The Bar Tab
Prepare yourself: The bar bill for the reception can end up being astronomical. The very thought of paying top-dollar for liquor sends some wedding sponsors into a mode of stinginess unparalleled by even the most stringent bean counters. Should you opt for a cash bar instead, or make it a “dry” reception? Rest assured, there are some ways to provide your guests with alcohol without going broke.Cash Bar or Open Bar?
First things first; if you're inviting adult guests to a wedding, you need to provide them with food and drink. This means you have to shell out for some kind of liquor. It's rude to ask your friends and relatives to attend the ceremony, to bring a gift to the reception … oh, and to pay for their own beer or wine or martinis, too. Unless the consumption of alcohol is against your religious or moral beliefs, accept the fact that you're going to have to face the bar bill. That being said, you don't have to make an open bar an extravagant, bank-breaking free-for-all. There are plenty of ways to open the bar on a fairly limited basis, while still maintaining the appearance of being extremely generous to your guests.Early Birds
If you're still in the earliest planning phases and the bride hasn't yet reserved the church or the reception hall, one of the best ways to cut back on the consumption of alcohol during the reception is to time it correctly. Think about it: When do most people start drinking? With dinner, or in the early evening. Move the ceremony to the morning; follow it with a reception brunch or an early-afternoon lunch. During a brunch, you'll still want to include a champagne or sparkling wine toast (or perhaps substitute mimosas, a.k.a., champagne diluted with orange juice); for an early-afternoon affair, you may want to include wine and beer in the open bar, or you might be able to substitute a champagne punch, which will lower your liquor cost substantially.Cut It Back
If the bride has her little heart set on an evening reception, all hope is not lost. You can still control the amount (and type) of alcohol flowing from the bar into your guests' bloodstreams, but you'll need to know what's permitted in the reception hall and what isn't. Some ideas for your consideration (and to present to the banquet manager):
Tray service. Have the servers carry trays of champagne and wine for a limited time. You're providing the guests with booze, but not for the entire evening. Expect to see fewer drunken guests than you would with a completely open bar.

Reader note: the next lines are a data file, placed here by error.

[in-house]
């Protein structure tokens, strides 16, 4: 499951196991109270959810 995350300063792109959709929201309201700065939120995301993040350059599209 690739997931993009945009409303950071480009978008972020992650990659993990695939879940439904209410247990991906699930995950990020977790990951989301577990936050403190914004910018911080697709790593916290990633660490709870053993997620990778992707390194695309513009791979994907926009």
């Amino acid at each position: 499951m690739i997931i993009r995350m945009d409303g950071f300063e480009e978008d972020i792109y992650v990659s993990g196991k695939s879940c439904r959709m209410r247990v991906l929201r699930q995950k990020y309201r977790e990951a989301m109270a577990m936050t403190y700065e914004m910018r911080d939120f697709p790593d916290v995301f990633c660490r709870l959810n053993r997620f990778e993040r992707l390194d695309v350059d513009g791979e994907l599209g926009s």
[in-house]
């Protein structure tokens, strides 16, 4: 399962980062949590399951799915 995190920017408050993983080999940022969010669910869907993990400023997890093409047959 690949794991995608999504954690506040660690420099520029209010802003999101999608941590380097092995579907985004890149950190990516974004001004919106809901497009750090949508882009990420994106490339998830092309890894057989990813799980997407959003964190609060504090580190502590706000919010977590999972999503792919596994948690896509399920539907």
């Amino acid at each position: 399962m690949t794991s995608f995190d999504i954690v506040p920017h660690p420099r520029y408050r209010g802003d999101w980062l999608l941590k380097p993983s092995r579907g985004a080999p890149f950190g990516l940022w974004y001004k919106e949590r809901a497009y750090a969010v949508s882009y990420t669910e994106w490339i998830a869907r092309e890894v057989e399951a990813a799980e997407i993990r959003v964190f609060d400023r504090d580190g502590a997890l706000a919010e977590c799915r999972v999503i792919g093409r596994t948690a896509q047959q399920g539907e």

Limit the drinks. Offer beer, wine, and a cocktail matching the wedding's colors. (The bridesmaids are wearing blue? Blue Hawaiians should hit the spot.)
Nix the champagne toast. Very few people actually choose to drink champagne. Have the guests toast the bride and groom with whatever they happen to be drinking at the time, or substitute a less expensive sparkling wine for an “official” toast.
Keep in mind that many upscale reception facilities charge an enormous markup on liquor — so don't be shy about asking if you can supply your own alcohol. You'll probably be charged a corkage fee, but you can bet that it will be less than paying for an open bar on the premises. (In some cases, the corkage fee can be whittled down, anyway.)Case by Case (by Case)
In the event that you are permitted to bring your own liquor to the reception, you'll need to know how much booze to buy. This may seem like a difficult task, but you can come pretty darn close to the right amount. Figure that each adult guest (here's where you go through the guest list and subtract any children from your head count — for now) will average four to five drinks over the course of an evening reception (some will drink more, of course, but some won't drink at all).
Ask your liquor store about their return policy. You may already have plans for any leftover liquor, but if it's going to go to waste (or sit in your basement storage room forever), you might be able to return unopened bottles of wine and liquor.
From a fifth of alcohol (which, for you MOBs who don't spend a lot of time in the liquor store, is a fifth of a gallon, or about twenty-five ounces), you can serve up roughly twenty-five drinks using a one-ounce jigger to measure the liquor. Twelve bottles of liquor come in a case — using the one-ounce jigger to carefully dole out your alcohol, you can expect to serve up about 300 drinks from one case. (If you know your family likes their doubles, you'll obviously need to figure this into your equation.) One bottle of champagne or wine, meanwhile, will give you about seven drinks.
A half-keg of beer will provide the crowd with 260 eight-ounce glasses. Buying beer in a case? You'll need seven of them to equal the half-keg. And don't forget, you'll also need to stock the bar with nonalcoholic options and mixers for the liquor, not to mention lemons, limes, or anything else those drinks need for their finishing touches.